The Differences Between Online Improv and In Person Improv

I’ve been leading improv classes, improv for the workplace workshops, and jams over Zoom for almost six months, and what started out as a stopgap measure to keep things rolling for however long the Coronavirus health emergency would last, has ended up having some interesting benefits and challenges compared to our normal in-person workshops and classes. Here are a few observations I’ve had:

Online Improv is verbally wittier

By necessity, the verbal gymnastics that pop up in online improv classes have become even more prevalent than their in-person counterpart. 

Once people get comfortable and rolling, we’re finding that the verbal quips come fast and loose. I’ve been posting many of them as part of our ‘Overhead in Improv Class’ blog series. Sentences that probably have never been uttered before come flowing out of people’s mouths during improv. 

In-Person Improv is more physical

One thing that I do miss from in person improv is the physicality for characters and scenes. Object work is limited to just the window on the screen. Physicality is limited to simple gestures. I miss the Silly Walk exercise and passing a Bowl of Spaghetti while dodging stray ninja throwing stars and ducking falcons flying overhead.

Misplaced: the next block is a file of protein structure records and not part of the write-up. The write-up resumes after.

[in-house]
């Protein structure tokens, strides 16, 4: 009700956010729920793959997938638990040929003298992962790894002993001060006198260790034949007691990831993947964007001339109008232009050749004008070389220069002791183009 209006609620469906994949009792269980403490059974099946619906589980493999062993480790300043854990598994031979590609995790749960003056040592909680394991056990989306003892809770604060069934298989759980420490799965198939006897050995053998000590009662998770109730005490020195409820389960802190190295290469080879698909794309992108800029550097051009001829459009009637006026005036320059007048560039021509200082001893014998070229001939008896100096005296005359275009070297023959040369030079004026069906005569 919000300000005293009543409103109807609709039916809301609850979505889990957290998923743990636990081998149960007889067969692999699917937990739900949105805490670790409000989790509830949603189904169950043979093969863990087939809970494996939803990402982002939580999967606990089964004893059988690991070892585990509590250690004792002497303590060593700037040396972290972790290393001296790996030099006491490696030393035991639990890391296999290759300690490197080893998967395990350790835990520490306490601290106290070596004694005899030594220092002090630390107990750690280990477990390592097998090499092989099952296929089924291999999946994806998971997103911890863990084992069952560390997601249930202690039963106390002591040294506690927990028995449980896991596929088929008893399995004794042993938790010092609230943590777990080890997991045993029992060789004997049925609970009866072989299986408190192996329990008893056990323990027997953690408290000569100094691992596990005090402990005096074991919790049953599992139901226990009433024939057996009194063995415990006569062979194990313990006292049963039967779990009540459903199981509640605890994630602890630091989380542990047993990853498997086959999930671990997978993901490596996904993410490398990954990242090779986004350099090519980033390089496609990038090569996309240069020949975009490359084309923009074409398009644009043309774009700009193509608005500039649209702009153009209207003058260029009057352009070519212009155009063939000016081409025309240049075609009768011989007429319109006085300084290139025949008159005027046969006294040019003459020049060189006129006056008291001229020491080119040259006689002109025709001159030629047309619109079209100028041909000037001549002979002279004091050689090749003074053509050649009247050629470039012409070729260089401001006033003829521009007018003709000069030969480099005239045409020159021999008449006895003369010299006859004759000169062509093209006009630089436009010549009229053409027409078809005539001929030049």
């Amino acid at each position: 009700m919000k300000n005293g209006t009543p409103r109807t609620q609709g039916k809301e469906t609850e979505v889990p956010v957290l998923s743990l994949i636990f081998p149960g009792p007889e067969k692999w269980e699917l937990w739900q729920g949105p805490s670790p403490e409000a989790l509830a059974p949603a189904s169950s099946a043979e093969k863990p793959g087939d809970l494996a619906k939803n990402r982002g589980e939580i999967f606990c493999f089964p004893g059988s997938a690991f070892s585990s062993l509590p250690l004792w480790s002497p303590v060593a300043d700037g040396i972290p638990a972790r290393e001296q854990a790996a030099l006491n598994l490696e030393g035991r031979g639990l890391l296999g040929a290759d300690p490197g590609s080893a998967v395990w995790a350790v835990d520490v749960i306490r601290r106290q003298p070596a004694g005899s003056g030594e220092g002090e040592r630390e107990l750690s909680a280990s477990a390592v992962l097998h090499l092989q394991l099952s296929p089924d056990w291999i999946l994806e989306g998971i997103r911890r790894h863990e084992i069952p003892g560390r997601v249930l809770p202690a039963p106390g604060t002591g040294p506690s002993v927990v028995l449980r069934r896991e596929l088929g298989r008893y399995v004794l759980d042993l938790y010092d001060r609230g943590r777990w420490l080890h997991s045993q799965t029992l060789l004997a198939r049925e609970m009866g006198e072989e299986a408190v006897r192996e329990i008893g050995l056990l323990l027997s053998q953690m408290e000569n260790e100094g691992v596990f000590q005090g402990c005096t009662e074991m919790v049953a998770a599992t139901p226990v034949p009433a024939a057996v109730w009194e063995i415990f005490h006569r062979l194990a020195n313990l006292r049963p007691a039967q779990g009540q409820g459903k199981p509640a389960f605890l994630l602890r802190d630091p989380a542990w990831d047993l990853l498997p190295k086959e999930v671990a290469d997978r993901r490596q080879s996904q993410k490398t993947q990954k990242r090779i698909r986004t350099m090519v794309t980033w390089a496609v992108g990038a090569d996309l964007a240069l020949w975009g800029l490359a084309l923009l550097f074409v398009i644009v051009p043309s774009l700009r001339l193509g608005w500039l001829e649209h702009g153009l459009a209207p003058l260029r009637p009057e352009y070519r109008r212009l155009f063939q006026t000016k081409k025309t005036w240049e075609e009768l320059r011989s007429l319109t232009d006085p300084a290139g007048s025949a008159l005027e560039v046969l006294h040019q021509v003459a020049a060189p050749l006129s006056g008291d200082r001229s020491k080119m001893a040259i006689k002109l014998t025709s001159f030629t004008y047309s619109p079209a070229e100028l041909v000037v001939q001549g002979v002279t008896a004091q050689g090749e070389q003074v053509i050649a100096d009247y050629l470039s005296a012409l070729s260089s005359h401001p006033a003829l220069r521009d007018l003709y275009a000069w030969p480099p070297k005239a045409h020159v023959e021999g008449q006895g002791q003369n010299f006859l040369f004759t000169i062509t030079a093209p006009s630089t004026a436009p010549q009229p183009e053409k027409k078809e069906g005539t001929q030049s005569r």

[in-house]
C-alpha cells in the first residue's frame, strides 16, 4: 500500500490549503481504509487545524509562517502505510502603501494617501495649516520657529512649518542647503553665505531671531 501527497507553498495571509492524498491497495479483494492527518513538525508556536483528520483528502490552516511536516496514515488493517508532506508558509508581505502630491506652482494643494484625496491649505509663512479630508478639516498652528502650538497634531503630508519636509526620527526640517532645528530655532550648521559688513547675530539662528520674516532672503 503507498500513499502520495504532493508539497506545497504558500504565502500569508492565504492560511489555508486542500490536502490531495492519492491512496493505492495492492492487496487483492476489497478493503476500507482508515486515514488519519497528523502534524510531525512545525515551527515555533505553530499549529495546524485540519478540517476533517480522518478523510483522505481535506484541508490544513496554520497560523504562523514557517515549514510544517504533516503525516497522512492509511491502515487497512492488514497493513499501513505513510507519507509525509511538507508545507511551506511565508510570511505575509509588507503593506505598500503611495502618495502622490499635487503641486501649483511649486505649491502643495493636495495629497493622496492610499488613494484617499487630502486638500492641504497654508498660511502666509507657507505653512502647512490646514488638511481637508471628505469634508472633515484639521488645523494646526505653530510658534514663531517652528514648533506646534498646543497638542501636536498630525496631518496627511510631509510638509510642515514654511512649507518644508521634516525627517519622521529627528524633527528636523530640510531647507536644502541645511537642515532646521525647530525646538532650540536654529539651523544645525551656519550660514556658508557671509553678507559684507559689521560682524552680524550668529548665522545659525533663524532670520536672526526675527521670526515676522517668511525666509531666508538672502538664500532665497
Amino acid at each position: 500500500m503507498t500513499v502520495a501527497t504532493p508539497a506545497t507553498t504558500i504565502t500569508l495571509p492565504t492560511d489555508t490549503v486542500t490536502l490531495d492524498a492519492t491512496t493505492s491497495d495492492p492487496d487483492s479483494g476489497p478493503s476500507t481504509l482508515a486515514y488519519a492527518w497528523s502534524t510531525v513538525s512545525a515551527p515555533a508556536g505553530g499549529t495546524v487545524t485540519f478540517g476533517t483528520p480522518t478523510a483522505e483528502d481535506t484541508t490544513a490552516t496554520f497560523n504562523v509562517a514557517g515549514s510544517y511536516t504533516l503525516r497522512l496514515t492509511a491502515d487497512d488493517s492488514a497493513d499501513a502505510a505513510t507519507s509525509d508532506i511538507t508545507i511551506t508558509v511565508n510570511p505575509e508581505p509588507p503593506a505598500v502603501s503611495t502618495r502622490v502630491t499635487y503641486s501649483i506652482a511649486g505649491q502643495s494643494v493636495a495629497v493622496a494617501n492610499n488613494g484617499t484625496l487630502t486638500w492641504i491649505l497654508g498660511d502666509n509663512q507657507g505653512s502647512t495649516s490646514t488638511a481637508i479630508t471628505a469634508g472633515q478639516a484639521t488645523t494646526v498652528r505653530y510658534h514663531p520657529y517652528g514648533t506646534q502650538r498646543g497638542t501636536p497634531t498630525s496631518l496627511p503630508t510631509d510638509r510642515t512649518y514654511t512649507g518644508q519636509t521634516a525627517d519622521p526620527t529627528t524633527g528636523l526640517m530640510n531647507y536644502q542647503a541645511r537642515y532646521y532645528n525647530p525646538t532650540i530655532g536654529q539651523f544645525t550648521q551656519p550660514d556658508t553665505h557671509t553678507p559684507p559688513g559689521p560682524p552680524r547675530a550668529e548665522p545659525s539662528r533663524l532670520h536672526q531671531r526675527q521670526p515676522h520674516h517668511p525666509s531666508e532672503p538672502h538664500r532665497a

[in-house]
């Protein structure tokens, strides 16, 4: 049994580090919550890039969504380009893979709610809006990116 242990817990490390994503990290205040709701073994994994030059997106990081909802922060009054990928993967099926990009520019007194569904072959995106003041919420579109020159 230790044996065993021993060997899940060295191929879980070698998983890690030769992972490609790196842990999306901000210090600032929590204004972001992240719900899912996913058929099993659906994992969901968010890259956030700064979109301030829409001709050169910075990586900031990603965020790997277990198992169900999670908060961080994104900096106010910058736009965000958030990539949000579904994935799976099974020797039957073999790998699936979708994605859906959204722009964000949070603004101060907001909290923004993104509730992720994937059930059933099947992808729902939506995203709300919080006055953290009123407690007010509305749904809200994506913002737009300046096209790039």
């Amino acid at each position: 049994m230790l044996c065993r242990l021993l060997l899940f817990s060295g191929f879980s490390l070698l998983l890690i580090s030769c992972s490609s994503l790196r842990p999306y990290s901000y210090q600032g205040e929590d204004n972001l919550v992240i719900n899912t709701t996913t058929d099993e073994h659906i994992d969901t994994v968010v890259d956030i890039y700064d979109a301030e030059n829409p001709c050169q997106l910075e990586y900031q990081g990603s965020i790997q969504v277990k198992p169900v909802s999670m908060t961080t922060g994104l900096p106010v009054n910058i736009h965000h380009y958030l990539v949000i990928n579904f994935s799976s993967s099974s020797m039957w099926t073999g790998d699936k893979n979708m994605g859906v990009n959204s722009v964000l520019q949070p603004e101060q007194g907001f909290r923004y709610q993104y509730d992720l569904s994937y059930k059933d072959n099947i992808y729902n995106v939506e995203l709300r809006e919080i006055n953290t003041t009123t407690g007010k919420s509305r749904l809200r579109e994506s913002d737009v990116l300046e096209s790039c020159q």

Online Improv isn’t a complete replacement for in-person improv, but it can be an enhancement

During the handful of outdoor improv classes we’ve been holding around Virginia and Maryland, with students that have been regulars in our online Zoom improv sessions, I’ve noticed that the in-person scenes have been supercharged

Putting the physicality back in has totally enhanced the verbal, and I’m seeing some of the best improv scenes that I’ve ever witnessed from these groups, with complete freedom and effortless execution. Very, very, very funny scenes have emerged when we have been able to bring back in (with proper social distance) physical movement to the mix.

I’m realizing that the limitations that virtual improv imposes has had the surprising side effect of strengthening improv in person. Like wearing ankle weights while running. 

Online Improv and In Person Improv both provide connection

In both versions, whether its a grid of videos scattered around the country, or a group of people standing next to sports cones in a park, improv’s signature yes/and has provided a sense of connection and community, which has been desperately needed during these tough times. 

That tends to happen when you’re laughing hard together.

Want to see if virtual online improv via Zoom is right for you? 

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